A child support obligation is subject to review by a court when there is a change in the obligor’s financial circumstances. One may be surprised to learn, however, that this is true even when the change in financial circumstances is self-created by an obligor committing a crime that results in a prison sentence. If an incarcerated child support obligor can barely afford a snack at the commissary, it is the child who will financially suffer. A prison sentence is not an automatic get-out-of-jail-free card to avoid paying child support. But, upon a Motion filed by an inmate, a court can suspend or ‘arrest’ a child support obligation pending the inmate-obligor’s release from prison.
In Halliwell v. Halliwell, 326 N.J. Super. 442, 741 (App.Div.1999), the Appellate Division held that although an inmate’s incarceration may be the result of choosing to commit a crime, he or she may still be entitled to a suspension of child support pending release from prison. The Court found that an inmate has no ability to rectify his or her financial situation and earn more money, unlike an obligor who is voluntarily unemployed or underemployed. The Halliwell Court viewed incarceration in common with a long-term disability that prevents an obligor from earning income rather than as a voluntary reduction in income that can be rectified. Procedurally, the Halliwell Court found that in cases where a child support obligor has been sentenced to a lengthy period of incarceration and has no assets, a Motion to modify their support obligation should be heard after their release. At that point, the Motion would be considered after the parties submitted updated financial information. A court could then enter an order retroactive to the filing date of the Motion to determine a current support order and arrearage payment, based on the obligor’s financial ability.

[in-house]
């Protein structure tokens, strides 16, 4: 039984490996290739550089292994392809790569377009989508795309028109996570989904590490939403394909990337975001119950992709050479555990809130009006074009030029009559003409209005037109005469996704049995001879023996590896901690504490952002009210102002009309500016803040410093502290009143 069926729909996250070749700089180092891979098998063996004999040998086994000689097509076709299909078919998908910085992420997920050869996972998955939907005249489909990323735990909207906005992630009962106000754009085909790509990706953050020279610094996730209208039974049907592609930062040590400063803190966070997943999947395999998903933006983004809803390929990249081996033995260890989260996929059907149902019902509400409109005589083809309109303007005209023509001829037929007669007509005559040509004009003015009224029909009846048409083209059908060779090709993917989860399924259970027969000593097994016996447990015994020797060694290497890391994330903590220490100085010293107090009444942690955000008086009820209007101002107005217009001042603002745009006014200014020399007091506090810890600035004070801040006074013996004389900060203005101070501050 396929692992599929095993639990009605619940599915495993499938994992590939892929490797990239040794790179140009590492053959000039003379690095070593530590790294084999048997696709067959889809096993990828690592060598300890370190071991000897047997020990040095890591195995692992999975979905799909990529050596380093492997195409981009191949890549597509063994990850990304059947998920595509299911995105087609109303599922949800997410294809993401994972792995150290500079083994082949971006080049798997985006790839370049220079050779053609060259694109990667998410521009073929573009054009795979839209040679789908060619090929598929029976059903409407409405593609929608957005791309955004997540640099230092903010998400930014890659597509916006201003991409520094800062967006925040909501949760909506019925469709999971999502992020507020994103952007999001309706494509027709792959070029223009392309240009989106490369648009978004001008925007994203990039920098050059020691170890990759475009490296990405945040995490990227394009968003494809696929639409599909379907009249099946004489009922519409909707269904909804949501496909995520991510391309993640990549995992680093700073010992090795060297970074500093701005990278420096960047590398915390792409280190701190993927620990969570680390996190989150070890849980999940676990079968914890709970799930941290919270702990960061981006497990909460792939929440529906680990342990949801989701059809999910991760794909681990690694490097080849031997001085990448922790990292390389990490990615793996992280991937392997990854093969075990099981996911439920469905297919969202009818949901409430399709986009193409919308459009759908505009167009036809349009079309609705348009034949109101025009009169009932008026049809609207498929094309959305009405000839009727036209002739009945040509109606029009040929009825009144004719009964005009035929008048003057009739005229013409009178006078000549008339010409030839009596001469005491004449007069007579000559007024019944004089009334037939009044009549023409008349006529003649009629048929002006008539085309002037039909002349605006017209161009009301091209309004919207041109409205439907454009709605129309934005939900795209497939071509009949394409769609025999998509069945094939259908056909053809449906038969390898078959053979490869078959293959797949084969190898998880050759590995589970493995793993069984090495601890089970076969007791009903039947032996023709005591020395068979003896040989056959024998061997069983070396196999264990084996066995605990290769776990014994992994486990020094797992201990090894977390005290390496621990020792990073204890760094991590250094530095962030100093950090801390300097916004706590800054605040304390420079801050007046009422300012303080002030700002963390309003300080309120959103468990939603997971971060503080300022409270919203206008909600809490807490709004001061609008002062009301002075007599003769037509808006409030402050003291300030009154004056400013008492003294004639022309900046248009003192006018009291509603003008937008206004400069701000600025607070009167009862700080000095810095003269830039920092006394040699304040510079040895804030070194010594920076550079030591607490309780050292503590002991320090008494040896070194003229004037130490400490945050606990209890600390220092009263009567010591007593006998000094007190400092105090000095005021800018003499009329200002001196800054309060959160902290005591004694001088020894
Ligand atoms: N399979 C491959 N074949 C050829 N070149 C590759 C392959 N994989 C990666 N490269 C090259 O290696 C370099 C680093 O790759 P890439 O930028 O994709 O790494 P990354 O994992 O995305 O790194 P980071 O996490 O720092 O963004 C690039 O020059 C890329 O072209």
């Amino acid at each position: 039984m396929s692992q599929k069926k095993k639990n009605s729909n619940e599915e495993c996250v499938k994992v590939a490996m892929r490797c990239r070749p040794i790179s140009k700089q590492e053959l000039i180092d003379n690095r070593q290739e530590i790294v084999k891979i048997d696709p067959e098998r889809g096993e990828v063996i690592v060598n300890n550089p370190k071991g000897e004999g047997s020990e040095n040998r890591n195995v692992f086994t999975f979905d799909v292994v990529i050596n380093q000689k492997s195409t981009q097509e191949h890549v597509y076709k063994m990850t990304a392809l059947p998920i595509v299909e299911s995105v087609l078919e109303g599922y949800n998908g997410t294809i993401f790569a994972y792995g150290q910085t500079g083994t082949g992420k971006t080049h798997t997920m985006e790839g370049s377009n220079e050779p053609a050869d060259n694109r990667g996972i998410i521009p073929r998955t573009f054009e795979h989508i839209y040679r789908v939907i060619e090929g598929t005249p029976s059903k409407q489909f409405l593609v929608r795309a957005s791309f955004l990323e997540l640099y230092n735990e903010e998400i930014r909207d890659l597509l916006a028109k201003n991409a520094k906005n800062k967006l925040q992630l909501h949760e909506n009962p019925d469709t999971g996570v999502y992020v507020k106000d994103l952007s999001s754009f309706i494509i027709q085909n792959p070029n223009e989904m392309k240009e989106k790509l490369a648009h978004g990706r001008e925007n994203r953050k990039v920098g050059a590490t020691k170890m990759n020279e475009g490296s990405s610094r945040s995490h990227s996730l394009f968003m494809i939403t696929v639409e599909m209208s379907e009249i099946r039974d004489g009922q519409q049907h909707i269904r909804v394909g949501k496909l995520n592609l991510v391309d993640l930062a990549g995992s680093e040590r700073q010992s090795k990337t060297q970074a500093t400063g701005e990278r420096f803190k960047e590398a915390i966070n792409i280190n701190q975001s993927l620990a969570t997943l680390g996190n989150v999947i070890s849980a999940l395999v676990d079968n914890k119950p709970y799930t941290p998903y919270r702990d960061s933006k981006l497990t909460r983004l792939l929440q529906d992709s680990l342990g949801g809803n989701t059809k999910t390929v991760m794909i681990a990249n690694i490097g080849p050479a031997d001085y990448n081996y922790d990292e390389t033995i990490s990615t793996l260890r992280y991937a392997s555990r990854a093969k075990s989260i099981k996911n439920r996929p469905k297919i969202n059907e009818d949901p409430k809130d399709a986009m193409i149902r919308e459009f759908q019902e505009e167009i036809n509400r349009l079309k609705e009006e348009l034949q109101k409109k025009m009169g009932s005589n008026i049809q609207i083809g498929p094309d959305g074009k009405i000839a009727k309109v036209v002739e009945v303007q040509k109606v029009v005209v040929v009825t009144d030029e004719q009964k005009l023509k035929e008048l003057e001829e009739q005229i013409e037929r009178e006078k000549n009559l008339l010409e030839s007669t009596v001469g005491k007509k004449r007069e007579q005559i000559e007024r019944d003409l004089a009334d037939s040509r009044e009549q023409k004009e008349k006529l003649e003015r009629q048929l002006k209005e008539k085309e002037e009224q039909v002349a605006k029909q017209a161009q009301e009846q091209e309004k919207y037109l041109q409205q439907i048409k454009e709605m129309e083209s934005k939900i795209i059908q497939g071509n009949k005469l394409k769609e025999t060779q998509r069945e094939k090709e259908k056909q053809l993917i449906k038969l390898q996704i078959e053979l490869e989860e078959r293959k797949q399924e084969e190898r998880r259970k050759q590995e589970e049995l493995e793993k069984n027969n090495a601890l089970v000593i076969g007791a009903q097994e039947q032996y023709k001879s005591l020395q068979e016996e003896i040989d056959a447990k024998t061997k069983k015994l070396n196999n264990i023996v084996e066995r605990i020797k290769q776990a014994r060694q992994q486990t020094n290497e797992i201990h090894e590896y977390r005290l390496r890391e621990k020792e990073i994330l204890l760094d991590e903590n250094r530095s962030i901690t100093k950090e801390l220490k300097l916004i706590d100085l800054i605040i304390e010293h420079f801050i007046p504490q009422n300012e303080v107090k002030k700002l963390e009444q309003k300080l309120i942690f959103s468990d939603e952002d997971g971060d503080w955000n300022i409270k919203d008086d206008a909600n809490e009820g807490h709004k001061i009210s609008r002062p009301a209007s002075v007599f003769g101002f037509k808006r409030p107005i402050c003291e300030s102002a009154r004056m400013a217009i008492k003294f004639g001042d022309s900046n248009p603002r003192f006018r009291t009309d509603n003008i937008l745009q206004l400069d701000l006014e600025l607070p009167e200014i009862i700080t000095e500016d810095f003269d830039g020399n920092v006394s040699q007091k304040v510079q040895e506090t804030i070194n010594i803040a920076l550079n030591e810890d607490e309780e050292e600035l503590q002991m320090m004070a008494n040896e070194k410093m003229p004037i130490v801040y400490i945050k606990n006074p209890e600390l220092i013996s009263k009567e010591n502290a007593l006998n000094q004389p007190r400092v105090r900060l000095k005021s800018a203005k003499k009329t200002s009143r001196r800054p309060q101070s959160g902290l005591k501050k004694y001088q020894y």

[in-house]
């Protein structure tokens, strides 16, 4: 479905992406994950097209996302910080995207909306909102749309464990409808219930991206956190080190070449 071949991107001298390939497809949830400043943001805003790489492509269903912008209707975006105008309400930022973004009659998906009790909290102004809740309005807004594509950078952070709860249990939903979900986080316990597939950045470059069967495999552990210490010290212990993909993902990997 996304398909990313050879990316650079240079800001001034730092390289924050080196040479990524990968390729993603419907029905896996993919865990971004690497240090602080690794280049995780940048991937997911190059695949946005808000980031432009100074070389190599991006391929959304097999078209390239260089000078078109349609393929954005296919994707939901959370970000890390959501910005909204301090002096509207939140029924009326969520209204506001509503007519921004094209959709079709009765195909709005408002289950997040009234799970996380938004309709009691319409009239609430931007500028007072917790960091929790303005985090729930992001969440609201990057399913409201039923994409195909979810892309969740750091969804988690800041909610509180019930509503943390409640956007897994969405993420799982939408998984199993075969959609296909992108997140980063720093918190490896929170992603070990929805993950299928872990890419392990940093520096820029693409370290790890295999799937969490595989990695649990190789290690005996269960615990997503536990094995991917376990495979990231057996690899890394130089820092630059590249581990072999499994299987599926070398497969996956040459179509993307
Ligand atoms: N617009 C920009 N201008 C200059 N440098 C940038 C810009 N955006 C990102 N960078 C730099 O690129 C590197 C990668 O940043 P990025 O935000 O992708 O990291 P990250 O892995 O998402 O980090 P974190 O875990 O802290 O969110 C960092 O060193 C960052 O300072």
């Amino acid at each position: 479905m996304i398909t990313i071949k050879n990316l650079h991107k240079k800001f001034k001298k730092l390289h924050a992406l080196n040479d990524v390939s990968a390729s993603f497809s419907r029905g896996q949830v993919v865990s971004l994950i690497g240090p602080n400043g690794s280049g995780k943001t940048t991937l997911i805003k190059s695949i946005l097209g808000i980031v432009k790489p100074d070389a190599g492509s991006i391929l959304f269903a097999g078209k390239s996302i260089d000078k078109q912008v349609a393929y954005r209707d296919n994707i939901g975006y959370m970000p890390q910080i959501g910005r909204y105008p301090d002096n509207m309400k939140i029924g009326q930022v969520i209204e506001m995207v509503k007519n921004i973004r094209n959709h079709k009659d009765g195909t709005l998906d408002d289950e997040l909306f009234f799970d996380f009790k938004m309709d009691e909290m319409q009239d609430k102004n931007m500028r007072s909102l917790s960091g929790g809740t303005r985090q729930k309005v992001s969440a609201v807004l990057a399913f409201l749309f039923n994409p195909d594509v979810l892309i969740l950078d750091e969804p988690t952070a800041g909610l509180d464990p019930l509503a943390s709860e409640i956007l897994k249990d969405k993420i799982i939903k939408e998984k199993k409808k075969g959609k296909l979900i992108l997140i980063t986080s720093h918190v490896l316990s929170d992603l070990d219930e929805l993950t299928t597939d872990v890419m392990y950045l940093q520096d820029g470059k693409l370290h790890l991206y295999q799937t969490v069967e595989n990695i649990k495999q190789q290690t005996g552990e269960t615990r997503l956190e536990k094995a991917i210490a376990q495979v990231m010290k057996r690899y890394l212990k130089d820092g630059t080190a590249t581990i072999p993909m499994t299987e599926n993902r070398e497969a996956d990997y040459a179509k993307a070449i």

In another Appellate Division case of Kuron v. Hamilton, 331 N.J. Super. 561 (App. Div. 2000), the Court confirmed what was already evident, that an inmate’s request to suspend a child support obligation must be determined on a case-by-case basis. That determination includes not only whether to suspend an obligation, but also whether or to what extent arrears will accrue; the accrual of arrears during a prison sentence may be one of the biggest issues such cases. The accrual of arrears during a long-term sentence may result in the inmate being saddled with nearly insurmountable debt upon release. So, after repaying the debt to society, he or she may have substantial child support debt to repay as well.
The real financial victim in these cases is the child, who either does not receive child support during a parent’s prison stay, or may not receive it at all for the time period of the parent’s prison sentence.